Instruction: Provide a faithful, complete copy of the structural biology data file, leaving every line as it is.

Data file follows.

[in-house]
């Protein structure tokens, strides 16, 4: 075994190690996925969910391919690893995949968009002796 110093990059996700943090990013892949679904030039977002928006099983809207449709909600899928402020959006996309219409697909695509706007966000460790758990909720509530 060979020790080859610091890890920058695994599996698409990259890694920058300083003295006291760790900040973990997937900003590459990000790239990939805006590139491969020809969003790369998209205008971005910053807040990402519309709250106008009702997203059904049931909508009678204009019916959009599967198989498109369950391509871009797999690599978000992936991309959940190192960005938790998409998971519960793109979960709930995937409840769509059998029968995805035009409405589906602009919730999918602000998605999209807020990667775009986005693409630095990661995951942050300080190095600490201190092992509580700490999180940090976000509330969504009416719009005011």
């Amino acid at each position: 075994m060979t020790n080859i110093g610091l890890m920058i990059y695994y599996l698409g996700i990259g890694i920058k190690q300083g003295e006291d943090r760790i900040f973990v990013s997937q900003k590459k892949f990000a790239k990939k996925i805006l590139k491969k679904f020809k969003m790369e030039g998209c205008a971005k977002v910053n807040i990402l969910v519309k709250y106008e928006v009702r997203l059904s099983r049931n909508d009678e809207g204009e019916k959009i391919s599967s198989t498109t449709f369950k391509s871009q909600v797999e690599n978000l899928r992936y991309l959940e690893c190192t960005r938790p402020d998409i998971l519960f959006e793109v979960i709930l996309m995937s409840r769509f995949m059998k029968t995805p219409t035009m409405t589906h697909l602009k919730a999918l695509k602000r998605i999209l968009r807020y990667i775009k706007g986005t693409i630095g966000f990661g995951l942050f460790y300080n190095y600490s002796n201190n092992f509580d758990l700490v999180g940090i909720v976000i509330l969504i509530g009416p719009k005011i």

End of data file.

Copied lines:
[in-house]
């Protein structure tokens, strides 16, 4: 075994190690996925969910391919690893995949968009002796 110093990059996700943090990013892949679904030039977002928006099983809207449709909600899928402020959006996309219409697909695509706007966000460790758990909720509530 060979020790080859610091890890920058695994599996698409990259890694920058300083003295006291760790900040973990997937900003590459990000790239990939805006590139491969020809969003790369998209205008971005910053807040990402519309709250106008009702997203059904049931909508009678204009019916959009599967198989498109369950391509871009797999690599978000992936991309959940190192960005938790998409998971519960793109979960709930995937409840769509059998029968995805035009409405589906602009919730999918602000998605999209807020990667775009986005693409630095990661995951942050300080190095600490201190092992509580700490999180940090976000509330969504009416719009005011």
């Amino acid at each position: 075994m060979t020790n080859i110093g610091l890890m920058i990059y695994y599996l698409g996700i990259g890694i920058k190690q300083g003295e006291d943090r760790i900040f973990v990013s997937q900003k590459k892949f990000a790239k990939k996925i805006l590139k491969k679904f020809k969003m790369e030039g998209c205008a971005k977002v910053n807040i990402l969910v519309k709250y106008e928006v009702r997203l059904s099983r049931n909508d009678e809207g204009e019916k959009i391919s599967s198989t498109t449709f369950k391509s871009q909600v797999e690599n978000l899928r992936y991309l959940e690893c190192t960005r938790p402020d998409i998971l519960f959006e793109v979960i709930l996309m995937s409840r769509f995949m059998k029968t995805p219409t035009m409405t589906h697909l602009k919730a999918l695509k602000r998605i999209l968009r807020y990667i775009k706007g986005t693409i630095g966000f990661g995951l942050f460790y300080n190095y600490s002796n201190n092992f509580d758990l700490v999180g940090i909720v976000i509330l969504i509530g009416p719009k005011i």